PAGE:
Child Protection Guidance 2021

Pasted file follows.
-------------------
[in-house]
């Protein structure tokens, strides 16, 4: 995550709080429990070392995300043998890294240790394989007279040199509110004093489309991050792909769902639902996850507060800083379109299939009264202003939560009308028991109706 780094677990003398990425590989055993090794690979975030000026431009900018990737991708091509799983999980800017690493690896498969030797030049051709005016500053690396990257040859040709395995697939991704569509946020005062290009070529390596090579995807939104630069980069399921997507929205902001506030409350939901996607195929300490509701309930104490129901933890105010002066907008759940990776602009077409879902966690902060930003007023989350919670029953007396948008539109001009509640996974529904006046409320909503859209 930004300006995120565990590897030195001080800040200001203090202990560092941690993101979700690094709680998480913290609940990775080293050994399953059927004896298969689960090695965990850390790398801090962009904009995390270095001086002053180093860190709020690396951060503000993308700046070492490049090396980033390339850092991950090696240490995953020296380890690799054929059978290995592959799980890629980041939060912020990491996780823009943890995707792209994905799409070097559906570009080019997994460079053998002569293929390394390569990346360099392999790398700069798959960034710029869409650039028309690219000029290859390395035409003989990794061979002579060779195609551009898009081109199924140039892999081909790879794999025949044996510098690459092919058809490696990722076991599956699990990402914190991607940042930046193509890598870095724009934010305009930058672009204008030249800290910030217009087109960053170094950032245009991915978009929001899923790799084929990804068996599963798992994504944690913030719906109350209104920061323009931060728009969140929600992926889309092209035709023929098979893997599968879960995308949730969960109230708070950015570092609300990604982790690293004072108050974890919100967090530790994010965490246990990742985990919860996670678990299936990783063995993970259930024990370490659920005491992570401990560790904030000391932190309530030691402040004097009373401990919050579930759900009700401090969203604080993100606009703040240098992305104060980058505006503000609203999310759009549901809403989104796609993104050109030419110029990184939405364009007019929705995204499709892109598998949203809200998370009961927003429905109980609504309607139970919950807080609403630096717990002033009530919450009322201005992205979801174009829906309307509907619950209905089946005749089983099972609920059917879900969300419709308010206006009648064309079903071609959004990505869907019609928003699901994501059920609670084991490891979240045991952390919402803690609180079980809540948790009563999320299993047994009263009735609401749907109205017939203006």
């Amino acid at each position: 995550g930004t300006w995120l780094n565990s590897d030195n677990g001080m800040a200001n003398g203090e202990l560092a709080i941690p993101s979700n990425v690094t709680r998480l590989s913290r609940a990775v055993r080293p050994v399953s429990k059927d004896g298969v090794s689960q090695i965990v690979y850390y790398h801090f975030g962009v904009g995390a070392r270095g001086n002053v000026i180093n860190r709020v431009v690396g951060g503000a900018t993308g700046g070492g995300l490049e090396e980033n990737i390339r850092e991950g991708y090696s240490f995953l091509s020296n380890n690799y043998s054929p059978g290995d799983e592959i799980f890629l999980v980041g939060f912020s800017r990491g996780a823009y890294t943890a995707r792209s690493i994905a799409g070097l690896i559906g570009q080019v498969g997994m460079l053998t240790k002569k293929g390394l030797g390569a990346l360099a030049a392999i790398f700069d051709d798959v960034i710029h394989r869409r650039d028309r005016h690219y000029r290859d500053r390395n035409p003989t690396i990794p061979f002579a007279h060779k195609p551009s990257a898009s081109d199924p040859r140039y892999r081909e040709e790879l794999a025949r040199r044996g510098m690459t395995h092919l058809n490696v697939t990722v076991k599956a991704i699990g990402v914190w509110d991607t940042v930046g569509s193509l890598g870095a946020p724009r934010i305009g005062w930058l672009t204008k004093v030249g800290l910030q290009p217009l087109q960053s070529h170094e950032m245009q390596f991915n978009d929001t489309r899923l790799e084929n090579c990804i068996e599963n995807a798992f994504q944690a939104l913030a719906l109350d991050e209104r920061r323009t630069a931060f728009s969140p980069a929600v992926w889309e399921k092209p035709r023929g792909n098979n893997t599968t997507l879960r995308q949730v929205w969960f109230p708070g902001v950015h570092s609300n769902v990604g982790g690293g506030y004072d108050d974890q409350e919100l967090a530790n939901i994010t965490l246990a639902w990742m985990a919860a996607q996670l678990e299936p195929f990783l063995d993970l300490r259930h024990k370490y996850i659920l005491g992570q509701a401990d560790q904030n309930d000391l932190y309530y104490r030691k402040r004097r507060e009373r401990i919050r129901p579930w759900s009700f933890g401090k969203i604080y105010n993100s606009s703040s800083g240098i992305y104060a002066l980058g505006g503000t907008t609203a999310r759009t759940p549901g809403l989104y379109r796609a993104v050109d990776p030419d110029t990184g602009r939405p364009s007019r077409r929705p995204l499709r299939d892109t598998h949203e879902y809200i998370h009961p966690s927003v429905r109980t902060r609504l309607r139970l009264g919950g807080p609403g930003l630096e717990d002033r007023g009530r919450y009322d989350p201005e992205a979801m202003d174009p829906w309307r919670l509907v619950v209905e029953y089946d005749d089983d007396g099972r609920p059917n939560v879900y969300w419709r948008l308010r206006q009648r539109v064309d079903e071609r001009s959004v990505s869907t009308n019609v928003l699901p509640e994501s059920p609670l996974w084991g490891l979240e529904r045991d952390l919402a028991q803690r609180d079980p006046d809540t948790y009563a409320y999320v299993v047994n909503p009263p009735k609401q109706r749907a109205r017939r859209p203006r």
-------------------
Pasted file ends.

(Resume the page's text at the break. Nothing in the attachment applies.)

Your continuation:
Part 4: Specific support needs and concerns 195 National Guidance for Child Protection in Scotland 2021 Version 1.0 September 2021 Hate crime 4.367 The paragraphs below should be read alongside sections in this Part of the Guidance concerning child protection in the digital environment, bullying and harmful behaviours by children. 4.368 Definition. Hate crime is the term used to describe behaviour which is both criminal and rooted in prejudice. Hate crime can be verbal or physical and can be online or face- to-face. It has hugely damaging effects on the victims, their families and communities. Current hate crime legislation in Scotland allows any existing offence to be aggravated by prejudice in respect of one or more of the protected characteristics of race, religion, disability, sexual orientation and transgender identity. Prejudice or hostility also lies at the heart of some other offences which are recognised as hate crimes. These include racially aggravated harassment and stirring up of racial hatred. The Hate Crime and Public Order (Scotland) Act 2021 (which received Royal Assent on 23 April 2021) consolidates, modernises and extends hate crime legislation in Scotland. It adds age as an additional characteristic and creates a new offence of ‘stirring up of hatred’, that will apply in relation to all protected groups protected by current hate crime laws (section 4). The Act includes a regulation-making power to enable the characteristic of ‘sex’ to be added to the lists of protected characteristics by regulations at a later date (section 12). 4.369 Impact. The effects of hate crime can be emotional or physical and may impact on children’s sense of security, identity and emotional wellbeing. Children who are victims of hate crime may experience high levels of anxiety, difficulty sleeping and potentially, suicidal feelings. 4.370 Prevention. Prejudice is learned from a young age. Therefore, children who have caused harm may not understand the consequences of their behaviour or the harm caused. There are many initiatives within Scottish schools to address prejudice-based bullying and hate crime (EHRC, 2017). It is likely to be an important facet of preventative, educational and rehabilitative action that offenders are given an opportunity to understand what a hate crime is and the impact that it has on individuals, families and communities. 4.371 Response. Support should seek to prevent the criminalising of children and young people wherever possible, unless in the public interest. However, adults, children and young people can seek appropriate advice from Police Scotland if they feel a crime may have taken place. Age of Criminal Responsibility (ACRA) legislation can be utilised by Police Scotland if appropriate. 4.372 Anyone who has experienced or witnessed a hate crime should be encouraged to report it directly to the police, a trusted adult or by using a third-party reporting centre. Third-party reporting allows victims and witnesses to report an incident without contacting the police directly. There are third-party reporting centres across Scotland, ranging from housing associations to victim support offices and voluntary groups, where specially trained staff provide support and assistance in submitting a report to the police. Find your nearest Third Party Reporting Centre. Police response will include the consideration of the need for an inter-agency referral discussion, taking in to account the impact, circumstances and protective and support needs of those involved. 4.373 Hate crime is often not reported to the police. Tackling under-reporting of hate crime and initiatives to deter people from committing hate crime remain key priorities for the Scottish Government, Police Scotland and COPFS. Scottish Government has committed to modernising the current law on hate crime, and will introduce a consolidated hate crime bill. Resources and References – Hate crime